Pensioner becomes first UK citizen to be investigated for Nazi war crimes

In the 1990s, Chrzanowski's stepson John Kingston informed London's Metropolitan Police of his suspicions.

March 20, 2018 19:35
2 minute read.

A man wears a costume with a swastika armband . (photo credit: REUTERS)


Dear Reader,
As you can imagine, more people are reading The Jerusalem Post than ever before. Nevertheless, traditional business models are no longer sustainable and high-quality publications, like ours, are being forced to look for new ways to keep going. Unlike many other news organizations, we have not put up a paywall. We want to keep our journalism open and accessible and be able to keep providing you with news and analysis from the frontlines of Israel, the Middle East and the Jewish World.

As one of our loyal readers, we ask you to be our partner.

For $5 a month you will receive access to the following:

  • A user experience almost completely free of ads
  • Access to our Premium Section
  • Content from the award-winning Jerusalem Report and our monthly magazine to learn Hebrew - Ivrit
  • A brand new ePaper featuring the daily newspaper as it appears in print in Israel

Help us grow and continue telling Israel’s story to the world.

Thank you,

Ronit Hasin-Hochman, CEO, Jerusalem Post Group
Yaakov Katz, Editor-in-Chief


A pensioner has become the first UK citizen to be investigated for Nazi war crimes by German prosecutors for his alleged role in the Holocaust.

96-year-old Stanislaw Chrzanowski, who died in October 2017 without being aware of the case, was under investigation by Munich prosecutors for his role in the murder of civilians in his home town of Slonim, Belarus during the Second World War.

Chrzanowski settled in the UK after being taken as a prisoner of war and later joining Allied forces.

In the 1990s, Chrzanowski's step-son John Kingston informed London's Metropolitan Police of his suspicions, having heard stories as a child relating to his step-father's role in the Slonim murders.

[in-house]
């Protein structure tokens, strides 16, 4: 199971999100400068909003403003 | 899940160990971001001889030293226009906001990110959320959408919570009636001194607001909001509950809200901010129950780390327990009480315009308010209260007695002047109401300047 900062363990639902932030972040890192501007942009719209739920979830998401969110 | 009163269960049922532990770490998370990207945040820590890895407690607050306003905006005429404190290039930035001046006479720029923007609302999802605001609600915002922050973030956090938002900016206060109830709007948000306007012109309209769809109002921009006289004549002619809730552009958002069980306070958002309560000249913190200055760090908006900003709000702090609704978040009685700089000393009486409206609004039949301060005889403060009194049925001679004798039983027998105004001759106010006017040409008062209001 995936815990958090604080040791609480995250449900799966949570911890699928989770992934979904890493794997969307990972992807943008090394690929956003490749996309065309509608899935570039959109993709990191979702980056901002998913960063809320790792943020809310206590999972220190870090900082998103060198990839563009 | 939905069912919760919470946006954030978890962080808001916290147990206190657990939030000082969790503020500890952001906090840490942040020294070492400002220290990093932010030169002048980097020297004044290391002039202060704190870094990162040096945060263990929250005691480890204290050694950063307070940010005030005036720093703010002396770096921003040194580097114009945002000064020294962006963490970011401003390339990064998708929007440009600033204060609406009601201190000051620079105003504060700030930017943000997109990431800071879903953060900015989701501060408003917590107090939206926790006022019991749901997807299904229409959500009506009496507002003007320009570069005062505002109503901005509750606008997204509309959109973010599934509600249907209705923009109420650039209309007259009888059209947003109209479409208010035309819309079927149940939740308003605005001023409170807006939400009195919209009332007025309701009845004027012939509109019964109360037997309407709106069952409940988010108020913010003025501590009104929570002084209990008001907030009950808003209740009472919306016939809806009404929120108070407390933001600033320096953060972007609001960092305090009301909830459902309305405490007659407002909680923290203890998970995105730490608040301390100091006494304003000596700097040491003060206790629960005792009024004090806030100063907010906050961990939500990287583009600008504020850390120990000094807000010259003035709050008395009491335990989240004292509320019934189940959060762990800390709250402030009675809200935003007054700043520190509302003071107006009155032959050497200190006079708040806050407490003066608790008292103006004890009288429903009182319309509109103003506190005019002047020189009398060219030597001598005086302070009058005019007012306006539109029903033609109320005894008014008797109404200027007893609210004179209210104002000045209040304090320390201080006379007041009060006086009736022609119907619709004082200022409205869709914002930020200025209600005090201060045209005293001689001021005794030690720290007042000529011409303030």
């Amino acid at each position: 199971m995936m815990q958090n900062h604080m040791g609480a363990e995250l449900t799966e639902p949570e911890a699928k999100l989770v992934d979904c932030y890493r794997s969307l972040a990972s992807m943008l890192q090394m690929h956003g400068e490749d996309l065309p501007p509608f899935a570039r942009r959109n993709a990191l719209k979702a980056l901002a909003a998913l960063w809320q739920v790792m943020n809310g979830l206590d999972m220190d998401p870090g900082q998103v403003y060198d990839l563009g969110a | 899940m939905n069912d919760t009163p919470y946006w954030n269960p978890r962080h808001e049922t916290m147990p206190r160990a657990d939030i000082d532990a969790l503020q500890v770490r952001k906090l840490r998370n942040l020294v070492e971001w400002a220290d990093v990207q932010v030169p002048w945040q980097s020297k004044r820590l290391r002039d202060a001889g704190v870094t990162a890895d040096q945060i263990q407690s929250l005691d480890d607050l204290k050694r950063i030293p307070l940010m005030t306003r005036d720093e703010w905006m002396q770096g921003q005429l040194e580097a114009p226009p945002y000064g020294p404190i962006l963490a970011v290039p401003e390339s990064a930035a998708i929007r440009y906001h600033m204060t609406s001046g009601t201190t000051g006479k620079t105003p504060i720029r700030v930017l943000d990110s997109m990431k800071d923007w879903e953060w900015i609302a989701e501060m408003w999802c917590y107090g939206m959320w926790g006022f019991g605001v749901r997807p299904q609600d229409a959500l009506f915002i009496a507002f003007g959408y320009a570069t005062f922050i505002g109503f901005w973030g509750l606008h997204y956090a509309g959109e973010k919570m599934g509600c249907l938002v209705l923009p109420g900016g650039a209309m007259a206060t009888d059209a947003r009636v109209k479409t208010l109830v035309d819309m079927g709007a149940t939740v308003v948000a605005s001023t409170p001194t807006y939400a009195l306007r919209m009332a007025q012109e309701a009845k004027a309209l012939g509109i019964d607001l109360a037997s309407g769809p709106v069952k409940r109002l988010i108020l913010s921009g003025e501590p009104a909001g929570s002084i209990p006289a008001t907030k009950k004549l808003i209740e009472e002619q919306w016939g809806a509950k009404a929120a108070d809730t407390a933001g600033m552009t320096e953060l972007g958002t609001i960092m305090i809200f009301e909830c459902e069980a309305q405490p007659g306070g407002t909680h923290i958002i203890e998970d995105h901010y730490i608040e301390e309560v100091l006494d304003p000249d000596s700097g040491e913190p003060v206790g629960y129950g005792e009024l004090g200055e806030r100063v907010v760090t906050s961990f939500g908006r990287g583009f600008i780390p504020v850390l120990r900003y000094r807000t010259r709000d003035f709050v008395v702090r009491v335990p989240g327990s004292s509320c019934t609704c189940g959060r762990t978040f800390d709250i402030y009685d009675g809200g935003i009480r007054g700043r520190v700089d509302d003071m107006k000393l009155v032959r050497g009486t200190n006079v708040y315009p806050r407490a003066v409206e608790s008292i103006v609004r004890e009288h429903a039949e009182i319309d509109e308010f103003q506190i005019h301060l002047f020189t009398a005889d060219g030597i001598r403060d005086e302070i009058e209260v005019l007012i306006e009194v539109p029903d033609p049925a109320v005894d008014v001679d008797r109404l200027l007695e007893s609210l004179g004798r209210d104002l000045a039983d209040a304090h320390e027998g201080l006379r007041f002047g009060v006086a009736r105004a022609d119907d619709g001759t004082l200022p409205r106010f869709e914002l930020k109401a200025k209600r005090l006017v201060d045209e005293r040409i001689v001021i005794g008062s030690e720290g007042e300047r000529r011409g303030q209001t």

Kingston, who died last week, also traveled to Slonim, where he heard testimonies from local residents who claimed they witnessed Chrzanowski working as an auxiliary policeman, cooperating with Nazi troops and shooting prisoners in nearby forests.

The Jewish community of Slonim, which once made up approximately 80% of the town's population, was wiped out during the Holocaust.

According to the BBC, Chrzanowski was questioned by Metropolitan Police detectives following Kingston's allegations, but officials lacked sufficient evidence to take action.

The case was reopened last year when German prosecutors, based in Ludwigsburg, requested access to interview transcripts. They ruled that there was sufficient evidence to pursue a criminal investigation and prosecute Chrzanowski in Germany. Chrzanowski consistently denied his involvement in the crimes.

German prosecutors told the BBC that the investigation represented an important precedent, permitting them to take action against alleged Nazi war criminals accused of murder, regardless of their nationality, the nationality of their victims or the location of the alleged crimes.

Prosecutors also said they were now using British immigration records to search for possible new suspects.

One of Chrzanowski's former neighbors, 91-year-old Bruno Alsdorf, told the Daily Mail that he was not willing to discuss his activities during the Second World War.

"I knew he was Eastern European but we never spoke about the war. He was protective about his past but many people who lived through the war were like that in my experience," said Alsdorf.

"He used to grow plums and oranges in his back garden. He told me he loved fresh fruit and said he always reminded him of when he was a child when he went searching for berries in the woods where he lived."

Join Jerusalem Post Premium Plus now for just $5 and upgrade your experience with an ads-free website and exclusive content. Click here>>

Related Content

David Irving, the British Holocaust-denier, speaks to Reuters during an interview in Warsaw Septembe
March 23, 2019
Poland likely to bar Holocaust denier, foreign minister says